Creators create, consumers consume what has been created. Consumers watch TV, creators write the script. Consumers play the game, creators design and make the game.

There are all kinds of creators and consumers I guess, from chefs and gourmets to artists and art collectors. Architects and people who like buying cool houses, mechanics/engineers and car enthusiasts, graphic designers and whoever uses their designed software.

In the end though the situation is always the same, on one hand we have a person or a group of people who created something, and on the other hand we have a person or a group of people that bought and "consumed" it. (There is a fine line between creator and someone doing what he's paid to do though)

I'm wondering on which side the grass is greener on the psychological level. Given that the creator likes to create what he's creating, and the consumer likes to consume what he's consuming, which is going to be happier? The artist while he paints, or the person while he admires the painting, the chef while he creates the recipe and cooks, or the person enjoying the food afterwards, the game developer or the person playing the game?

Is the creator or the consumer more likely to be happy in the short (while it is being created vs while it is being consumed) and long term? (after it has been created vs after it has been consumed)

And what are the long term effects on our brains by spending most of our days creating (be it writing, painting, welding or programming or whatever) versus the long term effects on our brains by spending most of our days consuming ? (watching tv, playing video games, eating fast food or mindlessly browsing the internet)

Or in just one question: how will it affect a persons mind to go from being mostly a consumer to being mostly a creator or vice versa?

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    $\begingroup$ Could you cite previous research on this classification, as well as it's useful applications? $\endgroup$
    – Seanny123
    Commented Jul 2, 2015 at 18:26
  • $\begingroup$ Well, there's tons of research on consumers, but little on creators (I can't find any, in fact there isn't even an official term for creators as far as I am aware) a lot of consumer research is hidden behind paywalls though since that information can be (and is) used for market manipulation. There's a ton in here: jcr.oxfordjournals.org/content/jcrs-40th-anniversary There's also consumer neuroscience which would be more on topic. The useful applications mostly regard brain health, consuming too much slowly fries your brain, creating too much overworks it, I want to find the balance. $\endgroup$
    – Cestarian
    Commented Jul 2, 2015 at 19:10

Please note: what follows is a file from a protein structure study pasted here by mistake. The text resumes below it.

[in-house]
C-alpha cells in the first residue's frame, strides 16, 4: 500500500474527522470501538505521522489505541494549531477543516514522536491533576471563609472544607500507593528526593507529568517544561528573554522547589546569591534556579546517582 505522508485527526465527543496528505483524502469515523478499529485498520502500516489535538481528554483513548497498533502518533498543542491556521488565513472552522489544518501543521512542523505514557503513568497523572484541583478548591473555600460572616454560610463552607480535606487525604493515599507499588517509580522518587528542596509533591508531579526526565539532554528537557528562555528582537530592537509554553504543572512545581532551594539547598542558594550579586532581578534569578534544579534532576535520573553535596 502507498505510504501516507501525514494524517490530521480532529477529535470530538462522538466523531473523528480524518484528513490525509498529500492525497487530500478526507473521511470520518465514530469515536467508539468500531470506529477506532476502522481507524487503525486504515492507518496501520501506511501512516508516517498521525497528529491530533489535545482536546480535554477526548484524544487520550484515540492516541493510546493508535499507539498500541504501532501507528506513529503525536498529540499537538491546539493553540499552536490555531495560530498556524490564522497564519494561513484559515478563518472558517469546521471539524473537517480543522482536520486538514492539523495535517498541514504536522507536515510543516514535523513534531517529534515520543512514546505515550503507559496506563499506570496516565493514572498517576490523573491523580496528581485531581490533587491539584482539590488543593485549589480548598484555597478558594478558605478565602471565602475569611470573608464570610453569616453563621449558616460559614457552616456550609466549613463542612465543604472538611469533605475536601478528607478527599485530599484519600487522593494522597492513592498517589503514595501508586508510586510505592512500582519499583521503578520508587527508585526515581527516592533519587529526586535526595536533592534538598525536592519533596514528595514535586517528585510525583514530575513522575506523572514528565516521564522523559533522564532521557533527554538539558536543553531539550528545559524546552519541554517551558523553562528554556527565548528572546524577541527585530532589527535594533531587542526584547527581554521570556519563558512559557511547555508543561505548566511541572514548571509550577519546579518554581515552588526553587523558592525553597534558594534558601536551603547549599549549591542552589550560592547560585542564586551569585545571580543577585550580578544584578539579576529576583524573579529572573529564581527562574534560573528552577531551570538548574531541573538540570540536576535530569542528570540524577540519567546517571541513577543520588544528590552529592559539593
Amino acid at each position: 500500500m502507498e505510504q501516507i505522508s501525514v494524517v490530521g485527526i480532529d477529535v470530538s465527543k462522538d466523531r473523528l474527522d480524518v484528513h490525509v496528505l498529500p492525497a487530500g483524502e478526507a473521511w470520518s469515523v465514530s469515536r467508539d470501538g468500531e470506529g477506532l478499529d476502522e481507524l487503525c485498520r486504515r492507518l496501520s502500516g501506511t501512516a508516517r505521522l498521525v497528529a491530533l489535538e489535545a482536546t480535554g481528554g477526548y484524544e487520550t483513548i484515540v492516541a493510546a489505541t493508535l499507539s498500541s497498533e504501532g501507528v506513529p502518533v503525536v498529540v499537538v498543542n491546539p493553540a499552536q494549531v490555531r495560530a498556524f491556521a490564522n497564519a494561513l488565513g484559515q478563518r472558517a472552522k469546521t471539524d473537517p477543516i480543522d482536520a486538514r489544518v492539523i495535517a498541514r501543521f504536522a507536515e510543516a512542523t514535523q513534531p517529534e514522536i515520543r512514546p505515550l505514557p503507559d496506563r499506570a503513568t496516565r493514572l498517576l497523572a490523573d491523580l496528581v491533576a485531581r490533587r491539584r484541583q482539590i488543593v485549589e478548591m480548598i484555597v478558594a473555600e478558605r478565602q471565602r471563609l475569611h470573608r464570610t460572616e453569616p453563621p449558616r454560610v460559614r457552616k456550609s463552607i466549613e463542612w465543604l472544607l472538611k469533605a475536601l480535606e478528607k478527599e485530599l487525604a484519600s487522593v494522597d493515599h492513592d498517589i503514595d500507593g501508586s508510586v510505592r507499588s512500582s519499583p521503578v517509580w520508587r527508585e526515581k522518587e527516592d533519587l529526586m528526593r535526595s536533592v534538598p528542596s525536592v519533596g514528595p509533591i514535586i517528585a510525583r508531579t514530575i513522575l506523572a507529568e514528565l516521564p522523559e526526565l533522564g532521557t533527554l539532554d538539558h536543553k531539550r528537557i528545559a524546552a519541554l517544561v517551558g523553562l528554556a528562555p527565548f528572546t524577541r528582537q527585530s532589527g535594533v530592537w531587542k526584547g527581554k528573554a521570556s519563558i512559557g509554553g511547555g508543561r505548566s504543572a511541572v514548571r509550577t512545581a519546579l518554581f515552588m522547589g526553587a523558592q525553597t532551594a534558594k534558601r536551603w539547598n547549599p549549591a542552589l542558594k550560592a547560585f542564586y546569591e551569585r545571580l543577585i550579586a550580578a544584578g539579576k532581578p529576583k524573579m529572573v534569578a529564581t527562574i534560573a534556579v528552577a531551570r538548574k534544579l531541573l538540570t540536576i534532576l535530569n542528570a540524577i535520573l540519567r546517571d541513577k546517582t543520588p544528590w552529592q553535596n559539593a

• $\begingroup$ Supporting that consumerism fries your brain and creating too hard overworks it. Creation is a type of work as I sort of described in my above post, it's also the type of work that most engages your brain (i.e. you can't really create or invent a lot of things when you're flying on autopilot) hbr.org/2009/10/dont-overwork-your-brain There's also for consumers, the effects of too much tv, it hasn't really been researched enough yet. But it's being done. mindthesciencegap.org/2012/10/22/… $\endgroup$
    – Cestarian
    Commented Jul 2, 2015 at 19:26
  • $\begingroup$ There is also some research being done suggesting that interactive visual media is even more harmful than TV psychologytoday.com/blog/mental-wealth/201402/… But in the end, they're both harmful, and there have to be some factors that watching tv or playing video games all day both have in common. But the bottom line is, you can consume too much, you can create too much, and you can do too little of both, finding that sweet spot could help feature parents and schools better raise children. $\endgroup$
    – Cestarian
    Commented Jul 2, 2015 at 19:32
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    $\begingroup$ @cestarian: this is actually a really good question. Perhaps could be organized better...? Either way, I do get your questions intent and would be interested to know any info on it. From observation, consuming is usually more fun and desirable. Most people would rather have the goodies - cell phones, video games, movies, than work to make them. If one is financially well off, it is easier to just indulge in others work or creativity. For example, where I come from, most people consider engineering beneath them...but drive the nice cars and use the latest technology. $\endgroup$ Commented Aug 1, 2015 at 7:17


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